We were seated in a small grouping of seats in the middle of the theater. Judging from my experience, the end seat (where I sat), got the most seat movement. There were times when a battle was on screen, that I was almost lifted out of my seat. It was very much like a roller coaster ride. Twice I found that I’d slipped way down in the seat and was gripping the cupholders to stabilize myself. There were puffs of air emitted at ear level blowing my hair up comically and the bar in front of us, spit mist and “rain”. The middle seat bore the brunt of the water assault which even seemed to come from the ceiling. My companion needed to wipe his glasses more than once. It was quite immersive to feel a salt spray as a character on screen was diving into the sea.

Even wearing the 3-D glasses, we could see the mist created by the fog machines. The air smelled faintly of smoke during the battle scenes and seemed to smell of seawater, but that one might have been my active imagination. Between the rocking and rolling of the seats, the thumping on my back, puffs of air in my hair and mist–I was feeling as buffeted as if I was also at war. This took me out of the narrative. I have to say that I only enjoyed the whole circus when it was a gentle gliding or soaring motion. When a character was flying or riding a sea creature, the experience added to the wonder of the film.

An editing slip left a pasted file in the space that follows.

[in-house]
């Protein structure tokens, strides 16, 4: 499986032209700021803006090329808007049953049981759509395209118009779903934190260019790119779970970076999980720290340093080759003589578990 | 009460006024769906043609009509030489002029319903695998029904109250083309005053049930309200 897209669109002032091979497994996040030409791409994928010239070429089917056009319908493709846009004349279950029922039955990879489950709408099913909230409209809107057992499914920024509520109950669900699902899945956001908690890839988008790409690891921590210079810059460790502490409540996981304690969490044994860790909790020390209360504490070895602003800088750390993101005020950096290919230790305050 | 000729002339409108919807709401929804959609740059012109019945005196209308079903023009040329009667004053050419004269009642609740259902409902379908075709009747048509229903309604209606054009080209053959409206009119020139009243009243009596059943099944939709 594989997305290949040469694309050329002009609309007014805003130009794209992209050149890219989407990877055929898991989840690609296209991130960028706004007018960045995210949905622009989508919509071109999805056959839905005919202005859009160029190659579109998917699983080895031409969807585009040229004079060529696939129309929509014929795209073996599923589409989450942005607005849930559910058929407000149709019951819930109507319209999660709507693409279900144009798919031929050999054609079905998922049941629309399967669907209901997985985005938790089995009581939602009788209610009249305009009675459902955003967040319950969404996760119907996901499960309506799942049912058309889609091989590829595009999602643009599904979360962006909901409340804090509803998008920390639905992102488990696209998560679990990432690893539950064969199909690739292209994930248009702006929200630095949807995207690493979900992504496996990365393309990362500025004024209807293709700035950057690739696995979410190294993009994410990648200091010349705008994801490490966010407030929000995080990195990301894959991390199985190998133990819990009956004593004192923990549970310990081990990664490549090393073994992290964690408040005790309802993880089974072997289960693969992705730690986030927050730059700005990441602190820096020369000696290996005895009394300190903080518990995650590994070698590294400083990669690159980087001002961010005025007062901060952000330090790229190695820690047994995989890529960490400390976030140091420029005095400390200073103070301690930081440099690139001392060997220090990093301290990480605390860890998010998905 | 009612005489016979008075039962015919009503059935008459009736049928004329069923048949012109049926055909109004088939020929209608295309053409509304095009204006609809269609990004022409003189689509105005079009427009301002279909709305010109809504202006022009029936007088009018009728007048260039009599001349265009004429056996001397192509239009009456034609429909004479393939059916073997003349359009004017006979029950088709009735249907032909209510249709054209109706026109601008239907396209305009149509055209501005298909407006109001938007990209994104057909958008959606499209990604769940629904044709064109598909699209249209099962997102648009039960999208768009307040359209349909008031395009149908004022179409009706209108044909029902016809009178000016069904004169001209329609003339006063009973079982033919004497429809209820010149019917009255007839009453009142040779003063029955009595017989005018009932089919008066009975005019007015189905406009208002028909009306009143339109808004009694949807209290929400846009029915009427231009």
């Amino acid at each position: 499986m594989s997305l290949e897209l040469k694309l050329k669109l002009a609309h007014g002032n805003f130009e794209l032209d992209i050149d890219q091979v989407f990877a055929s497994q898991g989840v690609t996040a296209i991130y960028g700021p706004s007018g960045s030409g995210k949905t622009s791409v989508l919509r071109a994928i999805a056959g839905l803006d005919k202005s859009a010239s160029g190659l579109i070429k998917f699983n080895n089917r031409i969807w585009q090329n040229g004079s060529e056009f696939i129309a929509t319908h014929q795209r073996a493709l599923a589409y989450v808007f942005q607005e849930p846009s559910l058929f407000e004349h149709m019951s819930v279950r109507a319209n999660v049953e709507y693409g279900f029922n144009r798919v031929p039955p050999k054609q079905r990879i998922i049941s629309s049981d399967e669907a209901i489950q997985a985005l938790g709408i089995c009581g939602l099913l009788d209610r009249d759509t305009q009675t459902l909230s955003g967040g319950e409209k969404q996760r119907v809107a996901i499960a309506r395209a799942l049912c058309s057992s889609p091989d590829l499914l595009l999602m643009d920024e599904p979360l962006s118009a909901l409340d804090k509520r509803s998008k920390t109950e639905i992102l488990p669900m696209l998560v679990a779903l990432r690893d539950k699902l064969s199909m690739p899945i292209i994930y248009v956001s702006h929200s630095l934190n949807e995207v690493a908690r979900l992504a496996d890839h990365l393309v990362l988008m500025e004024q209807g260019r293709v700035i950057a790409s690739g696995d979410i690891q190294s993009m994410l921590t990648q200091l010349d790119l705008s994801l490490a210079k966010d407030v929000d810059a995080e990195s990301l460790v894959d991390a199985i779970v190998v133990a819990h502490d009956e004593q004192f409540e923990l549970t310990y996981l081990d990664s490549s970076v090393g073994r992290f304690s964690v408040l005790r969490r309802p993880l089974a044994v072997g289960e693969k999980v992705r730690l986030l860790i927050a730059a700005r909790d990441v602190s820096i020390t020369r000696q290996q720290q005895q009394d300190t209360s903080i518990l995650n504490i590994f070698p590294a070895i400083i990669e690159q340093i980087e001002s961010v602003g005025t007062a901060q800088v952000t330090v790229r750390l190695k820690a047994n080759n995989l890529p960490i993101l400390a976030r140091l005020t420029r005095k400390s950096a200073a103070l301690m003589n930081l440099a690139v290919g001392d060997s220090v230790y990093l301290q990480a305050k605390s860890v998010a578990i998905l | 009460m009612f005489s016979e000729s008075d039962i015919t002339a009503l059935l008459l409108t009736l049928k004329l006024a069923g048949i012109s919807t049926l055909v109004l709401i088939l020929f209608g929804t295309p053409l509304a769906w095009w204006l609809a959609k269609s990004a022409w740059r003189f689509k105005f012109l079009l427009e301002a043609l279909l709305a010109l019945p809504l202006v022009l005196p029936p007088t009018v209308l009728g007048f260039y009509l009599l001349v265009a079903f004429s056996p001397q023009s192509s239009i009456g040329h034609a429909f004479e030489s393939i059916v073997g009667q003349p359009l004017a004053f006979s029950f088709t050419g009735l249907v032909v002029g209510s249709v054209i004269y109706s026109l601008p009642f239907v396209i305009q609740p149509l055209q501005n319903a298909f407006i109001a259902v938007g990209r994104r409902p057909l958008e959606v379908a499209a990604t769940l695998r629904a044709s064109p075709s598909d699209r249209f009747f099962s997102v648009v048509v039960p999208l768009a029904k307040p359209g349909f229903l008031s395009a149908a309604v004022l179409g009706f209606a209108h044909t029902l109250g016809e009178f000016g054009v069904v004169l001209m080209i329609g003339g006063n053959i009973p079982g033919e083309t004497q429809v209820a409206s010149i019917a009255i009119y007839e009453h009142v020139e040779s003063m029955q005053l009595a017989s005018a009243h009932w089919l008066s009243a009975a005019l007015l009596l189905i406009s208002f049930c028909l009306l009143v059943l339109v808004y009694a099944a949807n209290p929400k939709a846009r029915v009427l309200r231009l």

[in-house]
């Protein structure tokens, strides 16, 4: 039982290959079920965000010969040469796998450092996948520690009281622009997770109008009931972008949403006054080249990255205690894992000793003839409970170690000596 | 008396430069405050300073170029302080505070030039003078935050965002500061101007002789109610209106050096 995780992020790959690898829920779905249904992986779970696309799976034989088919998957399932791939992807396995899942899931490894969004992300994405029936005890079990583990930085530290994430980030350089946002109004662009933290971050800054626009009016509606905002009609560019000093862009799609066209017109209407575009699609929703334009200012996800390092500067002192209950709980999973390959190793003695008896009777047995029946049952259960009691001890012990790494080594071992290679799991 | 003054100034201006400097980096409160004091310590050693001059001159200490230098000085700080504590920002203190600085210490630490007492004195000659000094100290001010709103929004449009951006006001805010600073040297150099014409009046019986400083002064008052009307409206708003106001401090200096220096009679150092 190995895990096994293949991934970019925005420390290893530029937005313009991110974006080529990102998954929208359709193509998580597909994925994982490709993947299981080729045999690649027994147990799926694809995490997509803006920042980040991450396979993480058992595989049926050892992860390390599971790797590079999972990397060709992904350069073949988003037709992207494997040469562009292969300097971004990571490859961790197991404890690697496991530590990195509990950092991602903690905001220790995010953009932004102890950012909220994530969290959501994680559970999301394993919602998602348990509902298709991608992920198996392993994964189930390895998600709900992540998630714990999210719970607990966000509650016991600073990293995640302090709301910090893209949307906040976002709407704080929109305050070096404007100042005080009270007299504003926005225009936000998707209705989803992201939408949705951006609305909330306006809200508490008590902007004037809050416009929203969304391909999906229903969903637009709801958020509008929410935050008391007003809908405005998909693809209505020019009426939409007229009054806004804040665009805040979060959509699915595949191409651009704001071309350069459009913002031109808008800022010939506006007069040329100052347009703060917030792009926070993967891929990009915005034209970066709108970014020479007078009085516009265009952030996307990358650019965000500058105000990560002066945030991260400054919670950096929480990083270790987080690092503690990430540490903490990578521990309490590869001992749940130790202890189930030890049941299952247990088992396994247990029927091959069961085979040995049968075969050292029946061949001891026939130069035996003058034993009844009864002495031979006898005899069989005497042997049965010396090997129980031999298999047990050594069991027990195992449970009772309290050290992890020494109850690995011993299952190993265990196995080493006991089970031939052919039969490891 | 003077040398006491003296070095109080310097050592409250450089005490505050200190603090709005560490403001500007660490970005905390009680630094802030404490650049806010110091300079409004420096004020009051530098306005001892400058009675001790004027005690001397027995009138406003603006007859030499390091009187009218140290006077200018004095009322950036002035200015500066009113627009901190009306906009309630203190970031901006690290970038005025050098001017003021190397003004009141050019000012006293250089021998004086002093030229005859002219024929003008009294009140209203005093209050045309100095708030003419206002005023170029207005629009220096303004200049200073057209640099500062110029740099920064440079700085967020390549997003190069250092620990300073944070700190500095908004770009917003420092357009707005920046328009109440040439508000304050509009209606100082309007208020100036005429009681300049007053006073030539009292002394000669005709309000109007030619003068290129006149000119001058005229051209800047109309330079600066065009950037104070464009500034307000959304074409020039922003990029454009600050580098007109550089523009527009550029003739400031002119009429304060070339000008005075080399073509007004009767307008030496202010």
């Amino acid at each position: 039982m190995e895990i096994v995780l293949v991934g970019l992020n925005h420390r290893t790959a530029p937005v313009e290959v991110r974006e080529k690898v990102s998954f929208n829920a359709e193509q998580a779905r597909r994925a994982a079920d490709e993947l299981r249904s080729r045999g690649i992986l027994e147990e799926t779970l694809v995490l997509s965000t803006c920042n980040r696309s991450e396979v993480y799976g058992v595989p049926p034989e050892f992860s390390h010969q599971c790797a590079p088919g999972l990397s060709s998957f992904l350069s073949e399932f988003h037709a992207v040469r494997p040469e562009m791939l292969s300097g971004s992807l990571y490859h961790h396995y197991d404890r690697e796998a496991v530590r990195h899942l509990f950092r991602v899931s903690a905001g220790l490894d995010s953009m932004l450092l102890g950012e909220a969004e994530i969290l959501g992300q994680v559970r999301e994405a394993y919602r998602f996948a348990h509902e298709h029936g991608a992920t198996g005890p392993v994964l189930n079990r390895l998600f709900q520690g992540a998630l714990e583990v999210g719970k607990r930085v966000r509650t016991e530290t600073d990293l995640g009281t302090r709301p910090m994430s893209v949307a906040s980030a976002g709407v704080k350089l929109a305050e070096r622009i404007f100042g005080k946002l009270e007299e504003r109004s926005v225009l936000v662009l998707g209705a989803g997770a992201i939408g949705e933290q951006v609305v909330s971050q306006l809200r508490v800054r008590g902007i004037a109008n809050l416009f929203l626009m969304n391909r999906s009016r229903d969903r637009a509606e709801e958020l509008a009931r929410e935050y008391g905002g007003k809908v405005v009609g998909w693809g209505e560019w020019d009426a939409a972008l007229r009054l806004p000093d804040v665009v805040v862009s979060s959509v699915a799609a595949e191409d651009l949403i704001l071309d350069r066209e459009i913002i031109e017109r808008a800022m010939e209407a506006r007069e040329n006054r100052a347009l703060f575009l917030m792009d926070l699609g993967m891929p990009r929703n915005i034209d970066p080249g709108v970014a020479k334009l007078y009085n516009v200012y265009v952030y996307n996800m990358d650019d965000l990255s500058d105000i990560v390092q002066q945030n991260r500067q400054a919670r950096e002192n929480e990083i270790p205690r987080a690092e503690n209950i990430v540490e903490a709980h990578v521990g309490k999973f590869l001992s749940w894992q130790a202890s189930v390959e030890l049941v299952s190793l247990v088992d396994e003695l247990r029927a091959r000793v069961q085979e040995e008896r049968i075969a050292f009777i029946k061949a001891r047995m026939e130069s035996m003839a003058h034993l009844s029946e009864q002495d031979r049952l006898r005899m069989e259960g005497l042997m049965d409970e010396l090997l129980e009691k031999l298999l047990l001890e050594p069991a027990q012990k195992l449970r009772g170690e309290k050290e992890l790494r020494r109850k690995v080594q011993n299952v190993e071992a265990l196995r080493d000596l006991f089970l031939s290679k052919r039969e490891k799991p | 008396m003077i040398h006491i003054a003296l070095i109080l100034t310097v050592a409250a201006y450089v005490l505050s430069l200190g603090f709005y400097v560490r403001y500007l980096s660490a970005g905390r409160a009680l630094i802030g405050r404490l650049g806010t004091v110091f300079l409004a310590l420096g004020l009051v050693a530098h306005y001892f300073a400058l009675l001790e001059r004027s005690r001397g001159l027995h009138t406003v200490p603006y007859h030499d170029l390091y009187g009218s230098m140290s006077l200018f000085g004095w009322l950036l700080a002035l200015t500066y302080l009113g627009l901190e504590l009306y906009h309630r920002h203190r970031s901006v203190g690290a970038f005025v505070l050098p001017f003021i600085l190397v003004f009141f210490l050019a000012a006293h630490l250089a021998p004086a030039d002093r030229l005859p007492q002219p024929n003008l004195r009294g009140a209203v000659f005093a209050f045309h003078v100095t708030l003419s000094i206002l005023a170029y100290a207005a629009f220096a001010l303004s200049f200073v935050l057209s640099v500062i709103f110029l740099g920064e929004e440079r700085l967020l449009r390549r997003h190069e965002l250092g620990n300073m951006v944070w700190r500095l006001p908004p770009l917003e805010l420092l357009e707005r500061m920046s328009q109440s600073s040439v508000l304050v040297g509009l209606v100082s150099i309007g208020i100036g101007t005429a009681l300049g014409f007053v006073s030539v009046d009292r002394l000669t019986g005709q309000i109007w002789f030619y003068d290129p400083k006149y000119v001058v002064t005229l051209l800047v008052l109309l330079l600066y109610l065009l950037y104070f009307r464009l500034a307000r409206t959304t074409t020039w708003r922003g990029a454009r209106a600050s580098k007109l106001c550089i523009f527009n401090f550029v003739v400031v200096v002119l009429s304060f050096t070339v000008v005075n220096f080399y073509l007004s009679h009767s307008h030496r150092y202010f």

The story is both simple and befuddlingly, with ties to the other film that seem complicated. As you’ve seen from the trailer, it’s one man’s journey to keep his family safe. The lead character is a returning one from the first “Avatar”, Jake Sully. Played by motion capture by Sam Worthington, his range seemed limited to concern, frustration and rage. The narrative gives him scant time to express much else. This film’s best performances are from the women of the cast.
Zoë Saldaña, also from the first film, is given a much wider range of emotions and she’s wonderful as the mother, Neytiri, who’s had to uproot her family and flee to another tribe to protect them. Her interactions with the children and Jake, provide the fulcrum that the story needs to transition from forest to sea and peace to war.

Sigourney Weaver got to find her inner 14-year-old as Kiri in “Avatar: The Way of the Water”